Published: July 9, 2021
When we were younger many of us tried to sock as much money as we could into 401(k)s and other traditional retirement savings accounts so we’d have a “paycheck” when we quit working. Well for many of us, pay day is here whether we want it or not.
“You cannot keep retirement funds in your accounts indefinitely” the IRS says, which is a polite way of saying Uncle Sam wants its taxes.
Forced withdrawals, known as Required Minimum Distributions (RMDs), begin at age 72 (the age used to be 70 ½). While we can’t change anything about our birthdate, taxpayers do have choices about when in the calendar year to take their withdrawal and how they use the money.
First the Basics about RMDs
The SECURE Act of 2020 changed the age when you need to start RMDs. If you turned 70 ½ in 2020 or later, you should take your first RMD by April 1 of the year after you turn 72. All subsequent ones must be taken by December 31 of each year. (For inherited retirement accounts, RMDs vary depending on the relationship of the beneficiary to the original owner so talk to a financial advisor.)
The exact required withdrawal amount varies each year. To calculate your RMD, divide your year-end account balance from the previous year by the IRS life-expectancy factor based on your birthday in the current year. If you own multiple IRAs, you need to calculate the RMD for each account. However, RMDs do not apply to Roth IRAs because contributions are made with income that has already been taxed. (Remember, RMD is the minimum required, you can withdraw more without penalty.)
Plus if you're married and your spouse is more than 10 years younger than you are — and is named as the sole beneficiary on at least one of your IRAs — the RMD will be less than what this calculator shows. If you are still working, you might be eligible for a work waiver. Consult a financial planner for more details.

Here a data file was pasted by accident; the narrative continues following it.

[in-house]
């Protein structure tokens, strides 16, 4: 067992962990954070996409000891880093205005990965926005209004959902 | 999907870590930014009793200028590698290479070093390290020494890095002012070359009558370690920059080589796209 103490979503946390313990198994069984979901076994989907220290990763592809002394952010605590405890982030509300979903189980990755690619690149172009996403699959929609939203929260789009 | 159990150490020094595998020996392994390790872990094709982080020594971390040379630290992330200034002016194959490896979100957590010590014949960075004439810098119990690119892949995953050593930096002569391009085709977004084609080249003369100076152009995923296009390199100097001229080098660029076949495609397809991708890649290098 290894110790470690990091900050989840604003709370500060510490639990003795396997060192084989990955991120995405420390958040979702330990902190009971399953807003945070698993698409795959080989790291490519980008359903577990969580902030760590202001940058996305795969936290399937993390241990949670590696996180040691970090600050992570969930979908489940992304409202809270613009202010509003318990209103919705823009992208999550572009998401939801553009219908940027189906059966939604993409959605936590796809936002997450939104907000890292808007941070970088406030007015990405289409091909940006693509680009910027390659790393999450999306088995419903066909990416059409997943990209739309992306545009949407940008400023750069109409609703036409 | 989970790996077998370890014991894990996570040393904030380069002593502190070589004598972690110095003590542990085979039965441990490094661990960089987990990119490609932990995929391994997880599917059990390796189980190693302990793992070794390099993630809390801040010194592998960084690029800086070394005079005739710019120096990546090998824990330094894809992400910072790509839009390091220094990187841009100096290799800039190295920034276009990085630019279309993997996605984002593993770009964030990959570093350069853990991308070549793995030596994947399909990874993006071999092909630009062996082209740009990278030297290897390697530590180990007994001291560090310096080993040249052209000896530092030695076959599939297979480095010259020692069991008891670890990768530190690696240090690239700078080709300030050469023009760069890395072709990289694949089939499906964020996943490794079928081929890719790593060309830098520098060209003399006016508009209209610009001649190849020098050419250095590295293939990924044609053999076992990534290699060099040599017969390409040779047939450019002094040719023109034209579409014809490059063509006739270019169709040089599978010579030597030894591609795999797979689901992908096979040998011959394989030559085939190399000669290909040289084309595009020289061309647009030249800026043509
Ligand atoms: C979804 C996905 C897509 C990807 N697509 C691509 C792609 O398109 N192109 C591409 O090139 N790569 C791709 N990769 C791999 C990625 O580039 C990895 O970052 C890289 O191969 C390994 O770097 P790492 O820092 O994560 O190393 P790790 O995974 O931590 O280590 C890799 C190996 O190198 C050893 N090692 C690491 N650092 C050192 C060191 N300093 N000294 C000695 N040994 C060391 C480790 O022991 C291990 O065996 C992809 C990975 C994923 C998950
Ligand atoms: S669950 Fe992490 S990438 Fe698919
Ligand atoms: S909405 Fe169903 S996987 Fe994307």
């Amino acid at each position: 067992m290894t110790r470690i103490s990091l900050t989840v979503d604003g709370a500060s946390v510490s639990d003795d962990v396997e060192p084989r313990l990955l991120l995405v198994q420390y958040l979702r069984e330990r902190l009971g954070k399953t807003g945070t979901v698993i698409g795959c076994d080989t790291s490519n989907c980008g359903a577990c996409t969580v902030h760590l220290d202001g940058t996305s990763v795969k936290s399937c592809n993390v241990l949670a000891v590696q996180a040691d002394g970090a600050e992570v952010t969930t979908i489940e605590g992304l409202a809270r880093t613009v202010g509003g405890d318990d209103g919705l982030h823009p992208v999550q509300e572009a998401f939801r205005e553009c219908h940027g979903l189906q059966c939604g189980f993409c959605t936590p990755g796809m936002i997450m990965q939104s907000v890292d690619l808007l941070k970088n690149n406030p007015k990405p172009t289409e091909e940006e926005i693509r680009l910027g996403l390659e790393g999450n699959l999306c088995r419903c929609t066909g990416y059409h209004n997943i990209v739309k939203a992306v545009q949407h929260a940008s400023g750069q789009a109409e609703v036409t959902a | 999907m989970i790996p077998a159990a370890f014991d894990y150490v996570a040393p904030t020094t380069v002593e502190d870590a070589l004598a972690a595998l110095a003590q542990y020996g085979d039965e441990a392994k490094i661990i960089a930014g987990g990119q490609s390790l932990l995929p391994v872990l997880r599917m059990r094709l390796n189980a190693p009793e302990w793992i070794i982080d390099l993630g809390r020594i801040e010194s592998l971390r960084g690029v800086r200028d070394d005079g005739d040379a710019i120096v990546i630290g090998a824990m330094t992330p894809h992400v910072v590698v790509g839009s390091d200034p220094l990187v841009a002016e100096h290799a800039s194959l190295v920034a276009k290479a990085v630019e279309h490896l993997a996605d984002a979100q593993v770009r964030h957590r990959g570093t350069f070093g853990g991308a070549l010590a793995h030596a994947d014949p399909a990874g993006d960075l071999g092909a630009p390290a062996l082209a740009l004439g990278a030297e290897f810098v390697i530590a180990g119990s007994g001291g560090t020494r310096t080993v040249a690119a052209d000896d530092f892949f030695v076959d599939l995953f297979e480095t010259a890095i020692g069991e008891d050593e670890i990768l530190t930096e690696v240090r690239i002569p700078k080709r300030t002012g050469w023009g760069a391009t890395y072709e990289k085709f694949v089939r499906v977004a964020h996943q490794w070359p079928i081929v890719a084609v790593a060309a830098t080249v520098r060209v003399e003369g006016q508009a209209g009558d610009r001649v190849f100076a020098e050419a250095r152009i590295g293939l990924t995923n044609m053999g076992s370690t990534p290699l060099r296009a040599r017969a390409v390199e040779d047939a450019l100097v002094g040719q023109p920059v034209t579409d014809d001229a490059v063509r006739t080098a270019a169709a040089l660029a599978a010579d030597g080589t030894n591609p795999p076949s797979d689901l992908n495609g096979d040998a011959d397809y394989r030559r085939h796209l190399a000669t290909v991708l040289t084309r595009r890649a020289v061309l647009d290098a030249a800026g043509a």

Yes, you will pay taxes on the withdrawal and yes there are tax penalties if you ignore the RMD deadline (in most years the deadline is Dec. 31).
Many taxpayers like to schedule an automatic payment for the first of the year, or year end, often to cover just things as holiday gifts and charitable donations (more on this) but there are other options.
According to Kiplinger’s Catherine Siskos:
“Taking the money in installments throughout the year has advantages for retirees who don't need the income. Distributions that are deposited regularly also provide a framework for knowing how much you have to live on so that you don't overspend.”
Others like to watch the market and plan their withdrawals when the account value is high.
Spending your RMDs
Many older adults depend on their RMD to cover living expenses, both routine expenditures and unexpected ones. Others may be in a position to invest the withdrawal, but one caveat - you can’t reinvest the RMD in a tax-advantaged retirement account.
“If your liquid cash cushion is sufficient, consider tax-efficient investing options, such as municipal bonds. Index funds don’t throw off a lot of capital gains and can help keep your future tax bills in check,” writes Kiplinger Retirement Board editors.
Some depend on their RMD to cover the year’s tax bill. (Again, talk to a financial planner or the IRA custodian about setting up such an account.)
And others look to their required withdrawal as a way to support their favorite charities and avoid taxes - people age 70½ and older can transfer up to $100,000 directly to charity in the form of a qualified charitable distribution or QCD each year tax-free.
Again, from Kiplinger: “The QCD is a particularly smart move for those who take the standard deduction and would miss out on writing off charitable contributions. But even itemizers can benefit from a QCD. Lower adjusted gross income makes it easier to take advantage of certain deductions, such as the write-off for medical expenses that exceed 7.5% of AGI in 2020. Because the QCD’s taxable amount is zero, the move can help any taxpayer mitigate tax on Social Security or surcharges on Medicare premiums.”
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In the past, Molly Kavanaugh frequently wrote about Kendal at Oberlin for the Cleveland Plain Dealer, where she was a reporter for 16 years. Now we are happy to have her writing for the Kendal at Oberlin Community.
About Kendal at Oberlin: Kendal is a nonprofit life plan community serving older adults in northeast Ohio. Located about one mile from Oberlin College and Conservatory, and about a 40 minute drive from downtown Cleveland, Kendal offers a vibrant resident-led lifestyle with access to music, art and lifelong learning.